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Spokane, Washington  Est. May 19, 1883
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Jimmy Carter says he no longer needs cancer drug treatment

Kathleen Foody Associated Press

ATLANTA – Jimmy Carter announced Sunday that he no longer needs treatment for cancer, less than seven months after revealing he had been diagnosed with melanoma that spread to his brain.

Carter, 91, shared the news at one of his regular Sunday School classes at Maranatha Baptist Church in his hometown of Plains, Georgia.

Carter always starts his lessons with a brief update on his recent activities. This week, Carter told the class, he received an MRI lasting more than two hours.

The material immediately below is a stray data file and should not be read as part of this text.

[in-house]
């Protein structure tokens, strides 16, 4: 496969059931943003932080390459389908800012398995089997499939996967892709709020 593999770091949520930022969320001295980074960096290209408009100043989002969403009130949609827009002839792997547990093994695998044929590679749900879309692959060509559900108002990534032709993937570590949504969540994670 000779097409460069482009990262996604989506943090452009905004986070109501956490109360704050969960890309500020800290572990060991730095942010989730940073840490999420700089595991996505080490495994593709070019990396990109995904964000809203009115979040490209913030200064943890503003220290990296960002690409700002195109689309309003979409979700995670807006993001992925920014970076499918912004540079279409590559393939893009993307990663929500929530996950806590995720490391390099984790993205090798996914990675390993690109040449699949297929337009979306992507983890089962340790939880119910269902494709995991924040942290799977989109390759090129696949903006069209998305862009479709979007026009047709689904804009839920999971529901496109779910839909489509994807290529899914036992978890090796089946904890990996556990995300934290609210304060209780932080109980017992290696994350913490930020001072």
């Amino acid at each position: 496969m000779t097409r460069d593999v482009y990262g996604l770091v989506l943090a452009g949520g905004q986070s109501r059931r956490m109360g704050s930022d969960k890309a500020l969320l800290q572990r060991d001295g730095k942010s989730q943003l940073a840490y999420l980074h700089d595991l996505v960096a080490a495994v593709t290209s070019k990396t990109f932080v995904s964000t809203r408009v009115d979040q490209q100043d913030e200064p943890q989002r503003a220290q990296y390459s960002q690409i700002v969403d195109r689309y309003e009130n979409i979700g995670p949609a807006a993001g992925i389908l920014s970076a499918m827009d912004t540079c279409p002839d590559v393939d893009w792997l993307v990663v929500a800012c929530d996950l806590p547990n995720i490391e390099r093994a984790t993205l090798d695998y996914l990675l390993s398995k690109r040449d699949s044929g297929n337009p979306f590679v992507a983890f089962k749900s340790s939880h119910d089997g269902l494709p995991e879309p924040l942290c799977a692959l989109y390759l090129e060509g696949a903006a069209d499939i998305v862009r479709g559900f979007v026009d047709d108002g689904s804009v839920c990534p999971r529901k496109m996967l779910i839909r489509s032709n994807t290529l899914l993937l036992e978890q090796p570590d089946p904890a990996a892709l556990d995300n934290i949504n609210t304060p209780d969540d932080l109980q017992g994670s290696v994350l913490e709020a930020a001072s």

“And then the doctors determined that I didn’t need any more treatment,” Carter said in a video posted by WXIA-TV. “So I’m not going to have any more treatment.”

He smiled as the audience applauded.

Carter’s spokeswoman Deanna Congileo said in an email that his doctors will continue to perform scans to ensure cancer cells have not returned, and Carter will “resume treatment if necessary.”

Carter’s treatment plan for the aggressive form of cancer included a round of targeted radiation at several tumors on his brain and doses of an immune-boosting drug every three weeks from August through February. The drug, Keytruda, was approved not long before Carter’s announcement and helps his body seek out and destroy cancer cells.

Carter has remained active throughout his treatment, including participating in a building project with Habitat for Humanity. He also continued to work with the Carter Center, the human rights organization he founded after leaving the White House, contrary to his initial plans to step back during treatment.

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